Graduate from Mixpanel: Funnel Analysis with SQL and R

Graduate from Mixpanel: Funnel Analysis with SQL and R

This post is part one of a two part series. See part two here.

What is Funnel Analysis?

In a nutshell, funnel analysis allows you to follow a user through a series of self-defined events as well as, allowing you to calculate the given conversion rates between event to event. There are multiple ways and opinions on how to define a funnel analysis.The way I’ve developed here takes the time a series of events occurred and the order of their occurrence into consideration.

Just like the real-world tool, a funnel moves objects from one area to another through a bottleneck. An example of a web-based funnel would be a user hitting your web store’s homepage, then placing an item in the basket, and finally checking out.

I prefer a funnel where it is impossible, or very difficult, to complete later stages of the funnel before going through the earlier stages. It’s a more conservative approach, which is useful if you want to improve user’s movement through a defined pathway. The analysis below assumes this type of funnel structure. It’s also useful for funnels where each step can be done out of order, but a conversion will only count if the steps were done in order, with the risk that this could lead to underestimating.

Prepping your data

For ease of using the queries I’ve defined below, I assume a simple data structure of the following schema:

DescriptionThe timestamp of when the event occurredThe unique user IDThe event the user performed
ExampleJanuary 01, 2016 12:00:000 GSTabc123Login
Luckily, I already have a table called events that logs every event within our website, the user, and the time, along with other information. Depending on how you have your tables set up, you might have to do some prep to get it into the above structure.

The analysis below will use a simple funnel of three events:

  • Event 1 : Land on homepage
  • Event 2 : Place item in cart
  • Event 3 : Purchase item

Calculating the Funnel

Before showing the final query, I want to quickly walk through each part of the query for ease of understanding my methodology.

Get Treasure Data blogs, news, use cases, and platform capabilities.

Thank you for subscribing to our blog!

Defining the Scope

I wanted to create a query that makes it easy to both define the time frame allowed from funnel start to completion, and to easily switch out the funnel events. Whether you want to look at a week of data, or the last 90 days, I wanted to easily switch out the dates. Similarly, switching out events in a funnel with the same amount of steps should be as trivial as changing filters.

Adding or subtracting events to the funnel take a bit more work, but only require careful deleting or pasting similar lines of logic.

I’ll define query_1 as below:

My goal with the above query is to find the first occurrence of when a user performed each of the events, if they performed them at all.

Notice in query_1, I have defined my timeframe as the month of December using the Treasure Data provided UDF td_time_range. I search for all relevant events at once, as well as making sure not to capture any events that may not have a defined user.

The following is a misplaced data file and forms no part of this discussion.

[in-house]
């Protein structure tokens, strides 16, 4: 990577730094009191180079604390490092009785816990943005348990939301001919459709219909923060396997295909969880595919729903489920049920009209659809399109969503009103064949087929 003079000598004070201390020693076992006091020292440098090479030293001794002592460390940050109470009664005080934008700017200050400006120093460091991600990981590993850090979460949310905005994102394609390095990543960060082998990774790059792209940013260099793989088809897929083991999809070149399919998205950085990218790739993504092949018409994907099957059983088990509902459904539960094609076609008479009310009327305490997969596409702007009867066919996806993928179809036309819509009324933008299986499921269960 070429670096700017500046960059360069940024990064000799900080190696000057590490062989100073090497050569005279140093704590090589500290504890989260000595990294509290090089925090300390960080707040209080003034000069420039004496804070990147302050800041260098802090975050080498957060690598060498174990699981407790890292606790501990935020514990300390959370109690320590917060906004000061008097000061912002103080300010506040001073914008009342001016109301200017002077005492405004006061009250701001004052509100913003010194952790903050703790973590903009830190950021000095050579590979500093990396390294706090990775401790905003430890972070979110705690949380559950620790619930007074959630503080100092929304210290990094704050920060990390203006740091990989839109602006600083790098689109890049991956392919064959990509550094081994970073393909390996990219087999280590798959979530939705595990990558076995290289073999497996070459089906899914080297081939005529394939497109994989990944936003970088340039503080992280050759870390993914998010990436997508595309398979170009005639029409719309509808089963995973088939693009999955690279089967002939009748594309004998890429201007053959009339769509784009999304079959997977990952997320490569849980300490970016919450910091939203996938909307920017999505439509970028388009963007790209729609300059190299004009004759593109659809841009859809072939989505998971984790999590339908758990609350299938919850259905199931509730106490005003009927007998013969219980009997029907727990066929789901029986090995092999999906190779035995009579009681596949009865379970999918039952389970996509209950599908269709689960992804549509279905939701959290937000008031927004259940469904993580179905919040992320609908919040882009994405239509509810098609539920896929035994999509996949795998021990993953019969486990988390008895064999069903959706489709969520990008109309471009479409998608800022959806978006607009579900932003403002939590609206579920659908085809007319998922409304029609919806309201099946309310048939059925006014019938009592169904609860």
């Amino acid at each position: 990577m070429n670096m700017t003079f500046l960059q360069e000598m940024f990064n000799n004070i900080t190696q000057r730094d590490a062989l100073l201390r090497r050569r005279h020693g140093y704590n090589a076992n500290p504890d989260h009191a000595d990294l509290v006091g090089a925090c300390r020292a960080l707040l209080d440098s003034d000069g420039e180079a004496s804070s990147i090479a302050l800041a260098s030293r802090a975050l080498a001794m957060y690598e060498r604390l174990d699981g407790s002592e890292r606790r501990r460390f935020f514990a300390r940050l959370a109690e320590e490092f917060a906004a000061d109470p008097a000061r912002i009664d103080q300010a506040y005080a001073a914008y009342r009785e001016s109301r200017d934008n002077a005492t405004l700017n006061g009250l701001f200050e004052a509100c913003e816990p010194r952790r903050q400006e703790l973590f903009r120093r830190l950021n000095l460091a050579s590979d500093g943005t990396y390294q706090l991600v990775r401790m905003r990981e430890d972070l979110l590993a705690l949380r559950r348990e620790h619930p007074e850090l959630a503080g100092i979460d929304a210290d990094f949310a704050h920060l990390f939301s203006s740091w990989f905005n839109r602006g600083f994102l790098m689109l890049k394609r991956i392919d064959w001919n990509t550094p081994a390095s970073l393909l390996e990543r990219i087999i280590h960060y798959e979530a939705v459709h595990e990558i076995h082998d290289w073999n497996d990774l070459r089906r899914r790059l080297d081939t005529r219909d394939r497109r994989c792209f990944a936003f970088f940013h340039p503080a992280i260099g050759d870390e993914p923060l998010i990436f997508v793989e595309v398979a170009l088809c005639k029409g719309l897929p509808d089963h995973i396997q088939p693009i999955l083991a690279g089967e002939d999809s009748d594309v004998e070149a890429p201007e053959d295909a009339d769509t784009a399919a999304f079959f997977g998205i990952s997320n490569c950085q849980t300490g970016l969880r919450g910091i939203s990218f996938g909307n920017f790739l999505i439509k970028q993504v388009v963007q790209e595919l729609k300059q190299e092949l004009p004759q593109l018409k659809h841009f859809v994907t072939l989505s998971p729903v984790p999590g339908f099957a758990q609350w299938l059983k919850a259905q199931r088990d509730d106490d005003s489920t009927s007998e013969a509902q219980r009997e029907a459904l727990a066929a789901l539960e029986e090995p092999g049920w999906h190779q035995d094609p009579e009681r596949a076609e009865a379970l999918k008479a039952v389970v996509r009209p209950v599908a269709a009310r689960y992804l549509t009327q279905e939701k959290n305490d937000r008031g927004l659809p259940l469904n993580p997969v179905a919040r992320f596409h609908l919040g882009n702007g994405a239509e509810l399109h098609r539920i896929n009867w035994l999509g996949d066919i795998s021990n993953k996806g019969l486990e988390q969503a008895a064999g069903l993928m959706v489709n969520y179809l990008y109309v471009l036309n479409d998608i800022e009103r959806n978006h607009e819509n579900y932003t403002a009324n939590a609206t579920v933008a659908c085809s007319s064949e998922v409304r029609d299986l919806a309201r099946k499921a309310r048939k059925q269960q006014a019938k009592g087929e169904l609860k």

Transposing the Data

Currently, we have a long table, meaning each user has multiple entries, one for each event that the user performed. Next, we will transform that table from one that is long to one that is wide.

We’ll go from data like this:

user_ideventfirst_occurance (in long format)
To like this:

This format will allow us to compare events within the context of each user and if they made it through the pipeline in the proper order.

query_2 is defined as below:

Calculating the Funnel

In addition to calculating the counts of each user as they move through the funnel, I’ve also included total counts of all users who have performed that event outside of our defined funnel rules. This will allow insight into whether or not the funnel is appropriately designed.

A well designed funnel should show similar counts between the funnel count and the total count. A large discrepancy between the two may indicate that users are using your site differently than you have designed it.

We define query_3 as below:

Earlier, we defined that the first occurrence of the first event in our funnel as the start of the clock. Luckily, homepage_total_count does double duty as it is both the count of start of the funnel as well as the count of all users who performed the event.

Finally, putting together query_1, query_2, and query_3 we are able to obtain one query that calculates the funnel from start to finish.

Which returns the following results:


Visualizing the Data

Now that we have our final counts, let’s move to R to help visualize the data. We’ll have to some minor transformations before visualizing the data using the ggplot2 package. For code simplicity’s sake, I’ve removed any options that change the aesthetics of the graph and ask you to refer to the official ggplot2 documentation if you wish to change the color and format of the graph.

Let df be the dataframe of the data that we produced above. Using the melt() from the reshape2 package, I can reformat the data to make it easier to use with ggplot2:

Then to create the graph:

Which produces the image below. (Remember, I’ve stripped out any formatting code).

Next Steps

While this analysis is useful for looking at how your funnel is performing within a defined time period, I prefer analyses that gives context to the current funnel performance. In Using SQL and R to do Funnel Analysis – Part Two, I’ll show how to calculate conversation events and compare your funnel analysis by month over a six month period.

Diana Shealy
Diana Shealy
Diana Shealy is a Data Scientist at Treasure Data. After graduating from college in 2012, she moved to the Bay Area to begin her career. Outside of work, she enjoys traveling, music, and cooking.
Related Posts